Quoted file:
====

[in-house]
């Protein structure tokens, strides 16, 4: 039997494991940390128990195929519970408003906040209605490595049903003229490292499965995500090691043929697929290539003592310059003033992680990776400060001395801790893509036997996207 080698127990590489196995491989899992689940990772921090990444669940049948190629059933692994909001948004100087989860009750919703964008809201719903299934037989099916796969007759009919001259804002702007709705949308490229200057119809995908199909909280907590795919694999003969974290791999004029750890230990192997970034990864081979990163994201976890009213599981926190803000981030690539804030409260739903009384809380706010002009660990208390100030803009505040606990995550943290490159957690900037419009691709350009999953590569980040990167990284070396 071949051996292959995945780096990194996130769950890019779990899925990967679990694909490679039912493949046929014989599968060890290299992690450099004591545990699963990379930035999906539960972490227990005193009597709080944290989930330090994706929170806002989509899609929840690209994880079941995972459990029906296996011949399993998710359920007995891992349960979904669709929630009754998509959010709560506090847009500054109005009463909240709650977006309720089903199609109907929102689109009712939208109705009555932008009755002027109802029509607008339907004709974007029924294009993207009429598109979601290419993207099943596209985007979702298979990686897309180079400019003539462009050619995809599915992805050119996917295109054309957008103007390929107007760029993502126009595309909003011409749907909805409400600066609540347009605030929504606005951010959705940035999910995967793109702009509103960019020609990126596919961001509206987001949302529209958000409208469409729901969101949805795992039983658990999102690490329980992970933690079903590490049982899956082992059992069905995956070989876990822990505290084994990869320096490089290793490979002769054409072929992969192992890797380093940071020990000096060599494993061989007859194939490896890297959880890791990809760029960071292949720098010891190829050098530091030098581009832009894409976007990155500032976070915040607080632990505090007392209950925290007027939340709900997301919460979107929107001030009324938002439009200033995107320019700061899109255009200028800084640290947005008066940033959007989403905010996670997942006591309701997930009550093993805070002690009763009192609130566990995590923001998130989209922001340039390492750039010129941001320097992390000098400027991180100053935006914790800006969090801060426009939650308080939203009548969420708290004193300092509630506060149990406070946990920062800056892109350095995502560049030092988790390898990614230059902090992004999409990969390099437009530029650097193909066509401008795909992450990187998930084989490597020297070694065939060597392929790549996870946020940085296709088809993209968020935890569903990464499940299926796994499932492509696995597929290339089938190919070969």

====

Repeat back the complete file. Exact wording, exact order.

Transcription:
[in-house]
């Protein structure tokens, strides 16, 4: 039997494991940390128990195929519970408003906040209605490595049903003229490292499965995500090691043929697929290539003592310059003033992680990776400060001395801790893509036997996207 080698127990590489196995491989899992689940990772921090990444669940049948190629059933692994909001948004100087989860009750919703964008809201719903299934037989099916796969007759009919001259804002702007709705949308490229200057119809995908199909909280907590795919694999003969974290791999004029750890230990192997970034990864081979990163994201976890009213599981926190803000981030690539804030409260739903009384809380706010002009660990208390100030803009505040606990995550943290490159957690900037419009691709350009999953590569980040990167990284070396 071949051996292959995945780096990194996130769950890019779990899925990967679990694909490679039912493949046929014989599968060890290299992690450099004591545990699963990379930035999906539960972490227990005193009597709080944290989930330090994706929170806002989509899609929840690209994880079941995972459990029906296996011949399993998710359920007995891992349960979904669709929630009754998509959010709560506090847009500054109005009463909240709650977006309720089903199609109907929102689109009712939208109705009555932008009755002027109802029509607008339907004709974007029924294009993207009429598109979601290419993207099943596209985007979702298979990686897309180079400019003539462009050619995809599915992805050119996917295109054309957008103007390929107007760029993502126009595309909003011409749907909805409400600066609540347009605030929504606005951010959705940035999910995967793109702009509103960019020609990126596919961001509206987001949302529209958000409208469409729901969101949805795992039983658990999102690490329980992970933690079903590490049982899956082992059992069905995956070989876990822990505290084994990869320096490089290793490979002769054409072929992969192992890797380093940071020990000096060599494993061989007859194939490896890297959880890791990809760029960071292949720098010891190829050098530091030098581009832009894409976007990155500032976070915040607080632990505090007392209950925290007027939340709900997301919460979107929107001030009324938002439009200033995107320019700061899109255009200028800084640290947005008066940033959007989403905010996670997942006591309701997930009550093993805070002690009763009192609130566990995590923001998130989209922001340039390492750039010129941001320097992390000098400027991180100053935006914790800006969090801060426009939650308080939203009548969420708290004193300092509630506060149990406070946990920062800056892109350095995502560049030092988790390898990614230059902090992004999409990969390099437009530029650097193909066509401008795909992450990187998930084989490597020297070694065939060597392929790549996870946020940085296709088809993209968020935890569903990464499940299926796994499932492509696995597929290339089938190919070969």